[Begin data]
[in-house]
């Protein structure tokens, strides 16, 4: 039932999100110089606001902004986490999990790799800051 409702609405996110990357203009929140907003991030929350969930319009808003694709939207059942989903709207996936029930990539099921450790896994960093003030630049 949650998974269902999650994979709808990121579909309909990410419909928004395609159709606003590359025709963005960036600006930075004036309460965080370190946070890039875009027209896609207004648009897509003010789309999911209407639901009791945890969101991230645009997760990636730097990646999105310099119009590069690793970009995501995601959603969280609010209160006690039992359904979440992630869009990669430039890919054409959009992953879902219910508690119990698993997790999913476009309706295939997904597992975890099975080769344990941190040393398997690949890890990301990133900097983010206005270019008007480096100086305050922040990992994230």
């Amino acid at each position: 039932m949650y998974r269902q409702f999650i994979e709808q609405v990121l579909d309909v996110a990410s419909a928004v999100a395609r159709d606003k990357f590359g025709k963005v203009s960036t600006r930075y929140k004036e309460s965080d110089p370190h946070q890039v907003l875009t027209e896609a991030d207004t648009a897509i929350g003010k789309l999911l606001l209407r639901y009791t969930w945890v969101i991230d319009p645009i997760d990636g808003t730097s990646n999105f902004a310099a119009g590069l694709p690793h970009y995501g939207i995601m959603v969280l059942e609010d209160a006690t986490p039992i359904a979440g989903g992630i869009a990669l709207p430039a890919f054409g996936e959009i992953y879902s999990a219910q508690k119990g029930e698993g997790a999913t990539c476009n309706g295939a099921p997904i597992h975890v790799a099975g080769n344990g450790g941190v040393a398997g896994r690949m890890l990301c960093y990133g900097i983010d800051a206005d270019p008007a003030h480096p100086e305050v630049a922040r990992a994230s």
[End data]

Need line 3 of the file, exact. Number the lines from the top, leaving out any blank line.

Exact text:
């Amino acid at each position: 039932m949650y998974r269902q409702f999650i994979e709808q609405v990121l579909d309909v996110a990410s419909a928004v999100a395609r159709d606003k990357f590359g025709k963005v203009s960036t600006r930075y929140k004036e309460s965080d110089p370190h946070q890039v907003l875009t027209e896609a991030d207004t648009a897509i929350g003010k789309l999911l606001l209407r639901y009791t969930w945890v969101i991230d319009p645009i997760d990636g808003t730097s990646n999105f902004a310099a119009g590069l694709p690793h970009y995501g939207i995601m959603v969280l059942e609010d209160a006690t986490p039992i359904a979440g989903g992630i869009a990669l709207p430039a890919f054409g996936e959009i992953y879902s999990a219910q508690k119990g029930e698993g997790a999913t990539c476009n309706g295939a099921p997904i597992h975890v790799a099975g080769n344990g450790g941190v040393a398997g896994r690949m890890l990301c960093y990133g900097i983010d800051a206005d270019p008007a003030h480096p100086e305050v630049a922040r990992a994230s």